This Week in Texas Music History: Robert Johnson
This Week in Texas Music History, we’ll learn about a Dallas recording session that some believe involved a deal with the devil.
On June 19th and 20th, 1937, Mississippi bluesman Robert Johnson had his final recording session in Dallas. Along with the songs he had already recorded in San Antonio in November 1936, these Texas sessions make up the legendary bluesman’s entire recorded catalog. A popular myth suggests that Johnson sold his soul to the devil in order to gain his remarkable musical talent. This legend was reinforced by Johnson’s mysterious death at the age of 27 and the dark themes found in many of his songs, including “Hellhound on My Trail.”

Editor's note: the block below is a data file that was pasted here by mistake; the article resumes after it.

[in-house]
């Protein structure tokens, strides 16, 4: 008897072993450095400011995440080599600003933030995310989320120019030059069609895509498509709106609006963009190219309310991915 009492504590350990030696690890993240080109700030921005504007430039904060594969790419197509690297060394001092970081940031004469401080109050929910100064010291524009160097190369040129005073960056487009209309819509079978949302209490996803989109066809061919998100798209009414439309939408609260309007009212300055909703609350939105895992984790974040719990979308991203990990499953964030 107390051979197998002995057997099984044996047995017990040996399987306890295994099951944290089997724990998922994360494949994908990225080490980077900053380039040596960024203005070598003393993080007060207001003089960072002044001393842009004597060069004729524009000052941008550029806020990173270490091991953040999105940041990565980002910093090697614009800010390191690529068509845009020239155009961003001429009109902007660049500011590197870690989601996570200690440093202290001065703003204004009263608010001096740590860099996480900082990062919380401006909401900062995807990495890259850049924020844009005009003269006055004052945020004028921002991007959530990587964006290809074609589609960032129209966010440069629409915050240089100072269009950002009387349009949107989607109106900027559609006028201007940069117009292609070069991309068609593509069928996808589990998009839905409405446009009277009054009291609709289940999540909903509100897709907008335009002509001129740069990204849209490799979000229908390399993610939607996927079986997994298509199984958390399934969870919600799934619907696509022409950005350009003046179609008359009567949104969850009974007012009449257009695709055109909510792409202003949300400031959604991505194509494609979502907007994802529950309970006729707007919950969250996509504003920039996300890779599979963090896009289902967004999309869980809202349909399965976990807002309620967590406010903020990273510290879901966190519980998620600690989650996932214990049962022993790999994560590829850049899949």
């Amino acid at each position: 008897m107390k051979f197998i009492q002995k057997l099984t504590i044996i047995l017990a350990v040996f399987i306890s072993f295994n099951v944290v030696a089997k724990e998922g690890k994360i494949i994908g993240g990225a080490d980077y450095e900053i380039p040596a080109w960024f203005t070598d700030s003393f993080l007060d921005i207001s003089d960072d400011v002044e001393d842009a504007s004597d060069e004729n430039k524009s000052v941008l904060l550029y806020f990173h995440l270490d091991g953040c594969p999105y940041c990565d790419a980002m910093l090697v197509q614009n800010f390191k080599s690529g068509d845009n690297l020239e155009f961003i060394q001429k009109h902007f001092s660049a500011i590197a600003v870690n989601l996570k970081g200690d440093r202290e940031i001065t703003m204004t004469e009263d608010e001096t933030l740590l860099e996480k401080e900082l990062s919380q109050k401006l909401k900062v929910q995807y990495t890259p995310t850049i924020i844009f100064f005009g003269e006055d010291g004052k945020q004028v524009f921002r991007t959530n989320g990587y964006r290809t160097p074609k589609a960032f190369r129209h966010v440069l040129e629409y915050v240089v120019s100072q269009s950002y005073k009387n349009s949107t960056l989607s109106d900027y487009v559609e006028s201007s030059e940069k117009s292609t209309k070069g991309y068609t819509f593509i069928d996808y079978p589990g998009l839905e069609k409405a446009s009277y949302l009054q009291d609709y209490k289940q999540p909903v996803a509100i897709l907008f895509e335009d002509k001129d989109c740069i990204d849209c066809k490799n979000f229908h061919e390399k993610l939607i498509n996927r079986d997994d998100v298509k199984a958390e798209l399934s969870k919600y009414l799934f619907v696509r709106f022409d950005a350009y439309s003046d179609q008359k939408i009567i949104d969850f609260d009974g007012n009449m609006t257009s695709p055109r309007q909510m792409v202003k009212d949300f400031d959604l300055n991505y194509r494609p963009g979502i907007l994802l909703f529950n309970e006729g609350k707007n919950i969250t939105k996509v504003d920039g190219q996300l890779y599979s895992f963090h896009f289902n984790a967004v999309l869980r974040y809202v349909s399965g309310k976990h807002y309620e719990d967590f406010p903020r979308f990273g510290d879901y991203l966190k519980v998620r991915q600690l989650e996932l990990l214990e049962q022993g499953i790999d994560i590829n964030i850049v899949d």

Robert Johnson’s Texas recordings, which included such classic songs as “Crossroads” and “Sweet Home Chicago,” had an enormous influence on countless younger blues musicians, including Eric Clapton, ZZ Top, and Stevie Ray Vaughan.
Next time on This Week in Texas Music History, we’ll meet a performer who was a real force of nature.